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4

The operation: X[16] & (N-1) is really, mathematically speaking: $$ X[16] \mathrm{\ mod\ } N $$ With a generic $N$, this operation must be done with an actual division, which is expensive; some CPU types don't provide it, and for CPU which do provide it (e.g. x86), it is quite slow (for instance, for 32-bit operands on an Intel Core2, division latency ...


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The threat model of password storage is that of server compromision, where the attacker gain access to the database and server code. The attacker can then run the code to test password candidates, possibly making modifications, porting to faster platform, etc. The attacker will not bother computing the fake hash and fake salt. So this scheme is twice as ...


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Probably because a simple cascade would only be stronger against some attacks, while opening the door to more implementation bugs. While bcrypt and scrypt are (password based) key-derivation functions, much of what is in the answers to this question about combining hash functions applies here. Different constructions give preimage resistance and PRF-ness, ...


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Can formulae for equivalent year cost be constructed to determine the parameters as functions of time since those tests were performed? Yes, but you have to make a lot of assumptions. First, though, note that the paper says: We caution again that these values are very approximate [...] Nevertheless, we believe that the estimates presented here are ...


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No, scrypt in not vulnerable to password extension attacks. Internally, scrypt passes the password to PBKDF2, which uses it as a key for the HMAC function -- hence they've effectively already done the workaround you thought of.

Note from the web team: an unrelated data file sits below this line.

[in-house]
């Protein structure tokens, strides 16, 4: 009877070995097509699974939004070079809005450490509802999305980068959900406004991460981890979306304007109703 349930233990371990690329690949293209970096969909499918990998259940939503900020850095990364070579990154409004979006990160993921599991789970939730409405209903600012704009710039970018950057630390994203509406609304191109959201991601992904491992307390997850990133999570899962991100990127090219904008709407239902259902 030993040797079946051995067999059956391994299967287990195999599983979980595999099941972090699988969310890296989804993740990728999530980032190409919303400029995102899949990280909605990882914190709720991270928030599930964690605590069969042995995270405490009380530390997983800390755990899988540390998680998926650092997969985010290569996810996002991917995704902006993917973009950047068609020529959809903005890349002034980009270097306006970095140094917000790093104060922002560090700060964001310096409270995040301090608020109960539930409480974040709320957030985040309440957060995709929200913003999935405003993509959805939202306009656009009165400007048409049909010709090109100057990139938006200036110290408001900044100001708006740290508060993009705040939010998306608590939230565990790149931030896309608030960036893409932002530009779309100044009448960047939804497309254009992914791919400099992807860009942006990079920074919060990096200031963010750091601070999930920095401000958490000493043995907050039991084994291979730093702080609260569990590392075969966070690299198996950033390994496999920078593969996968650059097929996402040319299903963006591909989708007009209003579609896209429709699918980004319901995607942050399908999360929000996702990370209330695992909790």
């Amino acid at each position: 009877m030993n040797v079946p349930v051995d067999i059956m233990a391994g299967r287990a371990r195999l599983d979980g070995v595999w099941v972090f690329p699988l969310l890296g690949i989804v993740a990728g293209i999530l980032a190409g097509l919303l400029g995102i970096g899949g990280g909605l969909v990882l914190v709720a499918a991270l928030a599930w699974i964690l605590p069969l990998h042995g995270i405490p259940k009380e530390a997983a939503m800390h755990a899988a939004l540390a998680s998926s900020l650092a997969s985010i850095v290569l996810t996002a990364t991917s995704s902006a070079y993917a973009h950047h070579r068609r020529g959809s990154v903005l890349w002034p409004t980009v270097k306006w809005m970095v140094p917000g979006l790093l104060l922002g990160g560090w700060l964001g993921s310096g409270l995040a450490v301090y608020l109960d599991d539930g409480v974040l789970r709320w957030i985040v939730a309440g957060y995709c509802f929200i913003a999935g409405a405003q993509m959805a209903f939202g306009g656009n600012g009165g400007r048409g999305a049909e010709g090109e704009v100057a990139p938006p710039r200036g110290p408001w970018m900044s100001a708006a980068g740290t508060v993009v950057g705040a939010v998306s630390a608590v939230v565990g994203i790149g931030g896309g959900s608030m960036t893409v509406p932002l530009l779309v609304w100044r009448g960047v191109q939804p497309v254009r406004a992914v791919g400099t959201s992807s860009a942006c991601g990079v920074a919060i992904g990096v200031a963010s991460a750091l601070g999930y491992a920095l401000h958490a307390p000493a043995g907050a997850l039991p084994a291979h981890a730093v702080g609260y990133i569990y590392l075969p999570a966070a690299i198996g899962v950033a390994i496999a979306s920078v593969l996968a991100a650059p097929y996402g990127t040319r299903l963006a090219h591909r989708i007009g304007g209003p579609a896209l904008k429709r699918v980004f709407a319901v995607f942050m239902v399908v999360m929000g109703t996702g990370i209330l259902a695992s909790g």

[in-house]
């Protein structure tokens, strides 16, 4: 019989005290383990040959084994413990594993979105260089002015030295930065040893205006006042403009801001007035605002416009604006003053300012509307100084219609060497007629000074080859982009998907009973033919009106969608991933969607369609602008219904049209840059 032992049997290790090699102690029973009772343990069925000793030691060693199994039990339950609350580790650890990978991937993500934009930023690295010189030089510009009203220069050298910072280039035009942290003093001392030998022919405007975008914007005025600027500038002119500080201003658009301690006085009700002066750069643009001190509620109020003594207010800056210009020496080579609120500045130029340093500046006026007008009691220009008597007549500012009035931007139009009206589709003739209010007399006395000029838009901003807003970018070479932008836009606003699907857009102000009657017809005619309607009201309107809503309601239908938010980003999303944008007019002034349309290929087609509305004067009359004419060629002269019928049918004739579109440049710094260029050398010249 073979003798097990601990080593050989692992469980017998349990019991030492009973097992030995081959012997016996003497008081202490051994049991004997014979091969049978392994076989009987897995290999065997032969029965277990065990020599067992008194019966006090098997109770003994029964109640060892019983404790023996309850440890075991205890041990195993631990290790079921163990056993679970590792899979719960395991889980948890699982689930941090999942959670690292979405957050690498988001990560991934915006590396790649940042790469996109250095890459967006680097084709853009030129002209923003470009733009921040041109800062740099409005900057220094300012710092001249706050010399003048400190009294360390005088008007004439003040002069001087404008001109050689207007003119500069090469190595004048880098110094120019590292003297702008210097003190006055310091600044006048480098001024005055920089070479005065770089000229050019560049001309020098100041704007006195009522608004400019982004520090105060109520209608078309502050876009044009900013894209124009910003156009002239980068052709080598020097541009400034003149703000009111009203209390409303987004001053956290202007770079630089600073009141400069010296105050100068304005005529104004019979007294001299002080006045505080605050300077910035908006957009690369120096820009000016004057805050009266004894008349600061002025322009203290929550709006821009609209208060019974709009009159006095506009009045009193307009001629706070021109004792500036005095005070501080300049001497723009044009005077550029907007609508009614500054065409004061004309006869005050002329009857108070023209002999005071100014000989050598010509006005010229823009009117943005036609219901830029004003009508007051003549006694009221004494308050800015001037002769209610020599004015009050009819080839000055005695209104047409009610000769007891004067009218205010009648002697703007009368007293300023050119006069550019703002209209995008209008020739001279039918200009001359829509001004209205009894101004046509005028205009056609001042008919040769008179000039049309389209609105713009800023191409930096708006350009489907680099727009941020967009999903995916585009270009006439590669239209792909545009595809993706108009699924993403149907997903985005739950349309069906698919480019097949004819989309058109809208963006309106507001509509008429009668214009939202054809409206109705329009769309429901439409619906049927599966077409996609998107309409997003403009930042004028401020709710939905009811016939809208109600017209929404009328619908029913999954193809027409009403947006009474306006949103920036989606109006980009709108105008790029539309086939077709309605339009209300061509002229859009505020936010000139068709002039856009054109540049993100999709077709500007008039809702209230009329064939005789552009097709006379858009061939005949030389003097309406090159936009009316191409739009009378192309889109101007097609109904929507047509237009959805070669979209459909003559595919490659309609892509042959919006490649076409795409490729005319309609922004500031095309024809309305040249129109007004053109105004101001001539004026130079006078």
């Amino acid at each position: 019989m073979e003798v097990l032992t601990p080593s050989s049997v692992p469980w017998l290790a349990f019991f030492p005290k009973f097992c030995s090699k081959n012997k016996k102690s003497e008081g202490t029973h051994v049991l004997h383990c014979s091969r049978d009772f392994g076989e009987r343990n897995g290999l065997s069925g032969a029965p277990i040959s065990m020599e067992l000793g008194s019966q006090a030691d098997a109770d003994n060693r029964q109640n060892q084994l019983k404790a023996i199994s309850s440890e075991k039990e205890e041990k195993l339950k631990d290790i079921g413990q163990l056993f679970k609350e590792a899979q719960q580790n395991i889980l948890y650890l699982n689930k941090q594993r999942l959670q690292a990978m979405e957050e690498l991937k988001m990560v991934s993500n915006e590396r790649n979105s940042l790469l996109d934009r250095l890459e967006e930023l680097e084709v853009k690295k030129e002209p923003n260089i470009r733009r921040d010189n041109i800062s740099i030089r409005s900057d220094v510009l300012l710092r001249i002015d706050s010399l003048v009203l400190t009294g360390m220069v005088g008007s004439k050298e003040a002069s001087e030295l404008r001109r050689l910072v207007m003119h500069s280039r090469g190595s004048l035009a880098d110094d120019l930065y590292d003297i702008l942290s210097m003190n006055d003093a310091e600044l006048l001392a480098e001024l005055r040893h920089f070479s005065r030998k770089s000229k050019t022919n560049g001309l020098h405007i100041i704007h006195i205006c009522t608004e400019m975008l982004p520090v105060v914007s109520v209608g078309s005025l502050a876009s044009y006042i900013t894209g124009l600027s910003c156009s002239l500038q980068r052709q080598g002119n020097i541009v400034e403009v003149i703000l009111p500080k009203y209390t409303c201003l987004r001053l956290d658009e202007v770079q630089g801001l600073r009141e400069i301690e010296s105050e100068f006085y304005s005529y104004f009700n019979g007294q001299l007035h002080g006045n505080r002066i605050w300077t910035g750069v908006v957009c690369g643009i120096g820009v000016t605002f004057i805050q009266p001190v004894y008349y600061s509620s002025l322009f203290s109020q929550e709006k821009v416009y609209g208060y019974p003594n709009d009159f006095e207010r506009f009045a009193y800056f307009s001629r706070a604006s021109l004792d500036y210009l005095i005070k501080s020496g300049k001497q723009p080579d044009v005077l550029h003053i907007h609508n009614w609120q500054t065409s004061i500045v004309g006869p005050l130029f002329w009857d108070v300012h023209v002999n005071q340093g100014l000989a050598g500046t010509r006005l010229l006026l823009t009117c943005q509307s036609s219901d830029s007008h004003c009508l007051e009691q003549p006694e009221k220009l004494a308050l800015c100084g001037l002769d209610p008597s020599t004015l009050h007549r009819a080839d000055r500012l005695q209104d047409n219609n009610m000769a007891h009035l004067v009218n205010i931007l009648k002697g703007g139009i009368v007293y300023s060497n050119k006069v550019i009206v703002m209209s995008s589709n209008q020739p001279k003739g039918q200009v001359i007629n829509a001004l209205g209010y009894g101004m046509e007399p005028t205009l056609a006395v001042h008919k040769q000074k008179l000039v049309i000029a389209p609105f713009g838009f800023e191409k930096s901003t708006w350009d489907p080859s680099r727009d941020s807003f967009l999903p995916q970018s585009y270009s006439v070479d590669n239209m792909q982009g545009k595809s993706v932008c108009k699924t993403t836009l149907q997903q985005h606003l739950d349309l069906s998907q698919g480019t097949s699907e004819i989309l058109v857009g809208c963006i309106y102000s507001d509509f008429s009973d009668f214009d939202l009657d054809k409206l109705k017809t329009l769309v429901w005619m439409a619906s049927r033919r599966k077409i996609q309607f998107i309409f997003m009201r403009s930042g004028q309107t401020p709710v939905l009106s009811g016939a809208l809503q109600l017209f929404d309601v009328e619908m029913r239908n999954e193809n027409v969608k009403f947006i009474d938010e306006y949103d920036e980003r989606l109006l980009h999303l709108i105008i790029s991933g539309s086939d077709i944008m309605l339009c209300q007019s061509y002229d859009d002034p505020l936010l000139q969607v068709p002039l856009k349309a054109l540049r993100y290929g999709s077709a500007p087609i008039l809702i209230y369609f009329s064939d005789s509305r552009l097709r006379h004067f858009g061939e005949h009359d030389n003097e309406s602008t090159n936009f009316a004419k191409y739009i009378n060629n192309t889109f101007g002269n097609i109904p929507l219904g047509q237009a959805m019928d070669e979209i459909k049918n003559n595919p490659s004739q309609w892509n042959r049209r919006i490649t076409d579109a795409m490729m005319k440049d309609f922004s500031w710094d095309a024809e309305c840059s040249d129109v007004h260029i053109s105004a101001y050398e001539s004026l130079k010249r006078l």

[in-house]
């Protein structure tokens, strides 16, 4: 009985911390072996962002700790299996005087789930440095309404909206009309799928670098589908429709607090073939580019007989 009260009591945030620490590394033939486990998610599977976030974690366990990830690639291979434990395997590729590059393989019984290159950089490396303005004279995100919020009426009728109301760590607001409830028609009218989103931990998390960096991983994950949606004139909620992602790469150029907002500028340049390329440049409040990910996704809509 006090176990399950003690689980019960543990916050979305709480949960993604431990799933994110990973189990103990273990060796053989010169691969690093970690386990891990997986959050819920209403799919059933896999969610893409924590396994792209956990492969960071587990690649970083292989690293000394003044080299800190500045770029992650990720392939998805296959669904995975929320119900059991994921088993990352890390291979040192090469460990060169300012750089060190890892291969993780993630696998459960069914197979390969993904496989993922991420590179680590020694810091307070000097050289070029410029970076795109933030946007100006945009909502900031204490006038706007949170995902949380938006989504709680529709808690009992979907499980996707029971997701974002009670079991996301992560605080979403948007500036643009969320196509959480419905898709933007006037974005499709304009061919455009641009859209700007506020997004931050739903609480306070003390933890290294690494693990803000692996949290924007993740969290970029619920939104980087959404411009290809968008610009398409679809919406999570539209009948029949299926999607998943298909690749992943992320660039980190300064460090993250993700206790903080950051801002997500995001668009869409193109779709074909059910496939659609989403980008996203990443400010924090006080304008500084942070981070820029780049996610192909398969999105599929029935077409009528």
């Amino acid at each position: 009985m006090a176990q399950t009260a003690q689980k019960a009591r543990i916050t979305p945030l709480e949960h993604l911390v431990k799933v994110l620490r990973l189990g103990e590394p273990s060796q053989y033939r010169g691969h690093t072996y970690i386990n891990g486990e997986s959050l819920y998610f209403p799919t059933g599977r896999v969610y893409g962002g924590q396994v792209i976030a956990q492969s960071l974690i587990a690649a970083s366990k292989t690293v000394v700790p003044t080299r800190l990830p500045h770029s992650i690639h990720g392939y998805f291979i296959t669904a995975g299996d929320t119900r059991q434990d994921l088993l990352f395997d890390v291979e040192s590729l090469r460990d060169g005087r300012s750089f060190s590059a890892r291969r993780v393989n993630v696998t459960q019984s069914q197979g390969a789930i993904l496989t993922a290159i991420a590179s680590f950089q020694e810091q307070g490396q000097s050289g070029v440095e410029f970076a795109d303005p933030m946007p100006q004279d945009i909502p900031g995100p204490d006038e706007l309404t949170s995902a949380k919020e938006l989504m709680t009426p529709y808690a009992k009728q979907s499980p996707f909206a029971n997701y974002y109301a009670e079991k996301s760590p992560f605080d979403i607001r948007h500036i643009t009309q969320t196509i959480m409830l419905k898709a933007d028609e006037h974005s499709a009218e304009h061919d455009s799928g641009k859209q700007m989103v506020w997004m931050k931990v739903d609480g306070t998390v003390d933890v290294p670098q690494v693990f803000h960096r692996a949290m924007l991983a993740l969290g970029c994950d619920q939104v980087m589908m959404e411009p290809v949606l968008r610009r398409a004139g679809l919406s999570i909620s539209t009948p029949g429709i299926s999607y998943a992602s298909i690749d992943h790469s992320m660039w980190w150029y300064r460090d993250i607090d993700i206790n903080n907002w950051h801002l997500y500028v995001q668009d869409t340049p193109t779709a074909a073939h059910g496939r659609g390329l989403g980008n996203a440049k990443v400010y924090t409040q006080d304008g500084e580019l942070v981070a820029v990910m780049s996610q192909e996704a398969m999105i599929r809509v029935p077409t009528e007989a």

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Some points towards an answer: Why HMAC-SHA3? HMAC and its security proofs have been devised for Merkle-Damgård hashes, and SHA3 is not one. HMAC-SHA256 would be fine (Updated per comment: the Keccak submission does endorse its use with HMAC, using a block size parameters of 576 (resp. 832, 1088, 1152) bits for the hash with output of 512 (resp 384, 256, ...


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The way the iterations work is that it roughly increases your security (in bits) by $\log_2(iterations)$. So you would still need $\frac{\log{2}}{\log{97}}\cdot (256 - \log_2(10000)) \approx 37$ characters in your password to have 256-bits of security. Think of it this way, if you have $2^{256}$ possible keys, that is an astronomically large number. Much ...


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If you use a potentially guessable username as the salt, you should add a global salt that no other services or programs will be likely to use for scrypt. For example, a long random number. That ensures that attacking another user database does not simultaneously allow attacking your users' hashes. However, if two users are allowed to choose the same ...



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